PATIENTS are urged to seek urgent medical attention if they develop worrying symptoms of serious disease during the Coronavirus pandemic.
Since the outbreak the number of cardiac, stroke and cancer patients at Blackpool Teaching Hospitals has dropped dramatically leading medics to worry that people may be concerned about putting an extra burden on hospital facilities or that they would be putting themselves at risk by coming into medical areas.
Health experts want to ensure people are seeking help when they need it as some conditions need immediate treatment and will not wait until after the pandemic is over.
Patients are assured that everything is being done to minimise the risk of exposure to COVID-19 when visiting hospitals.
Leanne Macefield, Stroke Unit Ward Manager, said: “Normally get 20 people with suspected mini strokes (TIAs) referred into the unit a day, at the moment we are getting about one a day.
“Our patients are usually seen through GP referrals or through A&E, but the numbers have fallen dramatically.”
Patients are urged to seek medical help after having symptoms of a TIA, even if they resolve and disappear. A TIA is a warning that you are at risk of having a major stroke and an assessment can help determine the best way to reduce the chances of this happening.
“Now we are seeing patients after they have suffered a severe stroke which can be life changing or even life threatening,” Leanne explained. “It is vital that people contact the NHS if they have symptoms such as dizziness, slurred speech, drooping of the face or weakness in the arms, even if they appear to improve over time.
“We are particularly concerned during the lockdown that people are suffering at home alone and we ask everyone to check on neighbours, friends and family. Give them a call, knock on the door and stand at the gate, just make those checks if you haven’t seen or heard from them in a while.”
If you are concerned that you have any TIA symptoms you can always call the Stroke Unit at Blackpool Victoria Hospital on 01253 951028.
The Lancashire Cardiac Unit, based at Blackpool Victoria Hospital is also reporting about a third reduction in the number of patients suffering Myocardial Infarctions (heart attacks).
“This is highly unusual and very worrying as we fear patients may be delaying coming in to hospital,” said Consultant Cardiologist, Dr Billal Patel. “The patients we are seeing now are in a worse condition because of delays and we want to advise patients to call 999 if they get symptoms which do not go away within 10 minutes.”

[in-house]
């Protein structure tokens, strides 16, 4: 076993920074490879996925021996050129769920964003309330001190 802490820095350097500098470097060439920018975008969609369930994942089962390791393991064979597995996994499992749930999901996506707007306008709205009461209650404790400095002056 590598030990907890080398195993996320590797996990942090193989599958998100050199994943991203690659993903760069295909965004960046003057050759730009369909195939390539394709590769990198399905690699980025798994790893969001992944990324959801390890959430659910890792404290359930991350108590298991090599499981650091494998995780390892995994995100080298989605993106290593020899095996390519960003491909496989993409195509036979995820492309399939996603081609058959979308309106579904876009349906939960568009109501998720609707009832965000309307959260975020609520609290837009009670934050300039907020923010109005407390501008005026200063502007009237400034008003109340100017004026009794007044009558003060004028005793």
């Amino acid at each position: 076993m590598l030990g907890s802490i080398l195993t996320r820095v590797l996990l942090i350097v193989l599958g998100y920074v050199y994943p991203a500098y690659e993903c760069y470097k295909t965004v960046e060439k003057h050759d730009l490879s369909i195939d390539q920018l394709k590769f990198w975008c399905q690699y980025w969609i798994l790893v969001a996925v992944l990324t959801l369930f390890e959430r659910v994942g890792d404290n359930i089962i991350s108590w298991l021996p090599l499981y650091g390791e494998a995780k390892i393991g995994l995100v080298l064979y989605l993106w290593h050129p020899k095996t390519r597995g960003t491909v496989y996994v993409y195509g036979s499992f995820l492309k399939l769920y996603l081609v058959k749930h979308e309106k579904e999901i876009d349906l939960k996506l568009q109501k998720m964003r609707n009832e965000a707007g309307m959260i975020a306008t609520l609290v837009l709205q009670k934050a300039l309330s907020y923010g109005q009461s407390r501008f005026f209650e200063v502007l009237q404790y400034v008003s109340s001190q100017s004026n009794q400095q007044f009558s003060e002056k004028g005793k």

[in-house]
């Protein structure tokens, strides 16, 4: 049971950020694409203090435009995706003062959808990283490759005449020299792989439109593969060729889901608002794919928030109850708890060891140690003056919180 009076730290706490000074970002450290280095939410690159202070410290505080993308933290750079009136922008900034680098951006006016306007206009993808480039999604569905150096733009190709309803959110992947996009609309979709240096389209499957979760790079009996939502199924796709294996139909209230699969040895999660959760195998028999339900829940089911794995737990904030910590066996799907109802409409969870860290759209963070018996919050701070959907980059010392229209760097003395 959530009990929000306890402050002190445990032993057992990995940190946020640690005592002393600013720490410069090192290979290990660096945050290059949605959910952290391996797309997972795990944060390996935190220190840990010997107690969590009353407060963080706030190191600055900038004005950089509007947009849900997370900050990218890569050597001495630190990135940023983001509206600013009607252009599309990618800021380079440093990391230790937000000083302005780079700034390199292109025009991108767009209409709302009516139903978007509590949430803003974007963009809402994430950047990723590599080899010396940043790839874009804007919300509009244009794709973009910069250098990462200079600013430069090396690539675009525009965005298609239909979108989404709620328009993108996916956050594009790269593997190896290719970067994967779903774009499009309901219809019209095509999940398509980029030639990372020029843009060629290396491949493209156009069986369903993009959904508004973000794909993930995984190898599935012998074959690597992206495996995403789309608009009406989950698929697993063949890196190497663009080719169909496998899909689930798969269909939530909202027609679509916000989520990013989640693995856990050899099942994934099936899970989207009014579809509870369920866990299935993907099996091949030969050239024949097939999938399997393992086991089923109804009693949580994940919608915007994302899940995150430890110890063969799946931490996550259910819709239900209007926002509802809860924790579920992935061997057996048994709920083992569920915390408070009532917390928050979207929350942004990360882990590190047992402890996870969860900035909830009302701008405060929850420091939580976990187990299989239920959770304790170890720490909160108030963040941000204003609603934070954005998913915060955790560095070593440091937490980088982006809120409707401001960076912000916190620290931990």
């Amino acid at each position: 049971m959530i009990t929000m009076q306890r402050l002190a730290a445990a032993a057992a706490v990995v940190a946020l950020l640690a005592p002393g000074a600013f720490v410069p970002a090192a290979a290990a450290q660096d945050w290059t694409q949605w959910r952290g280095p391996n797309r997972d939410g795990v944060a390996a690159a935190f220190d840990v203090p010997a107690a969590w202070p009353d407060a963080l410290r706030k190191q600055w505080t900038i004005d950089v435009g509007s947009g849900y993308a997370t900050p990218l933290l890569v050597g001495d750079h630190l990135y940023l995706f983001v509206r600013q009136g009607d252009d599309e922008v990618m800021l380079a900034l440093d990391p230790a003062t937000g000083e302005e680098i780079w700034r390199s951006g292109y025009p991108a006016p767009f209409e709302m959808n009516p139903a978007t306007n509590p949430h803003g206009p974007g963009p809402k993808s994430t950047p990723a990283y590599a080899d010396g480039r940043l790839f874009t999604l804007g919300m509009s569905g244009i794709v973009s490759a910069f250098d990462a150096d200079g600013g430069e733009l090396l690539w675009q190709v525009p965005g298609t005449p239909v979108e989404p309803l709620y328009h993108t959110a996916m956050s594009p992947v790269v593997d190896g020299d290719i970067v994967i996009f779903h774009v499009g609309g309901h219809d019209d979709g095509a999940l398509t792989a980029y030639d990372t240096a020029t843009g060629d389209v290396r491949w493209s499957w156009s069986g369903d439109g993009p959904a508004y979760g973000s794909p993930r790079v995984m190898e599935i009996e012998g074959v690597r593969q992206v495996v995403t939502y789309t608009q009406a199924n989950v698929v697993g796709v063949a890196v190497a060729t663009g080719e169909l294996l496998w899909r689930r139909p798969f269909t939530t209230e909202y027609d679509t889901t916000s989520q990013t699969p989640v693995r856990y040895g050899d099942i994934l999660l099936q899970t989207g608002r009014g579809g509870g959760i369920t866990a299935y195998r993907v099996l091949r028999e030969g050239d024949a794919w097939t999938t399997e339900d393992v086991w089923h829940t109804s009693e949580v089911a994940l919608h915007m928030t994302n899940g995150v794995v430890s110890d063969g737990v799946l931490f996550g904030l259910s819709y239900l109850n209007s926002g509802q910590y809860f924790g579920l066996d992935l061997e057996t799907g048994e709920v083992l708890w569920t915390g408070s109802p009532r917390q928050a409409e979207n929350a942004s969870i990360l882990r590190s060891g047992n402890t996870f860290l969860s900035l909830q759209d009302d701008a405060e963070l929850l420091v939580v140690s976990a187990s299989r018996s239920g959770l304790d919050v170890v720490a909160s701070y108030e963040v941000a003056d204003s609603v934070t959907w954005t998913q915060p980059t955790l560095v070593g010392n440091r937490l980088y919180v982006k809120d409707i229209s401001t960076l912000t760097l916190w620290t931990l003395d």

These symptoms include, pressure or tightness of the chest, pain in the jaw, arms upper body, shortness of breath, sweating and nausea.
“We have seen a significant increase in the time people are taking from onset of symptoms to presentation at hospital. This has increased from an average of two hours to nearly four hours and this can result in the patient having a bigger heart attack, sustaining more muscle damage and resulting in a longer recovery time.
“Although we are suffering this dreadful pandemic, we are still treating cardiac emergencies as normal. If your symptoms persist for more than 10 minutes dial 999. Heart attacks are medical emergencies and require immediate treatment; we are here to provide that,” Dr Patel added.
“Hospitals are taking great precautions during the COVID outbreak to ensure they remain safe environments.”
Cancer specialists have also reported a rise in the cancellations of appointments to see people with suspected cancers.
All patients with suspected cancer are referred for an urgent appointment at the hospital, which can either rule out the presence of the disease or pick it up early and allow for urgent investigations and treatment to begin.
Dr Adam Janjua, a Fleetwood GP who is the cancer lead for the Fylde Coast NHS, said: “Cancer, heart attacks, strokes and other illnesses will not wait for COVID-19 to go away. Life goes on and while we are in lockdown and many things have closed temporarily, some services continue to be of extreme importance.
“If you have been fast-tracked for investigations into potential cancer, it is vitally important you do everything to attend that appointment.
“The hospital has taken steps to minimise the risk to patients and will try to do as many appointments as possible by video or telephone. However it is very important to undergo investigations where someone may have developed cancer and this can only be done at the hospital or in certain community venues.”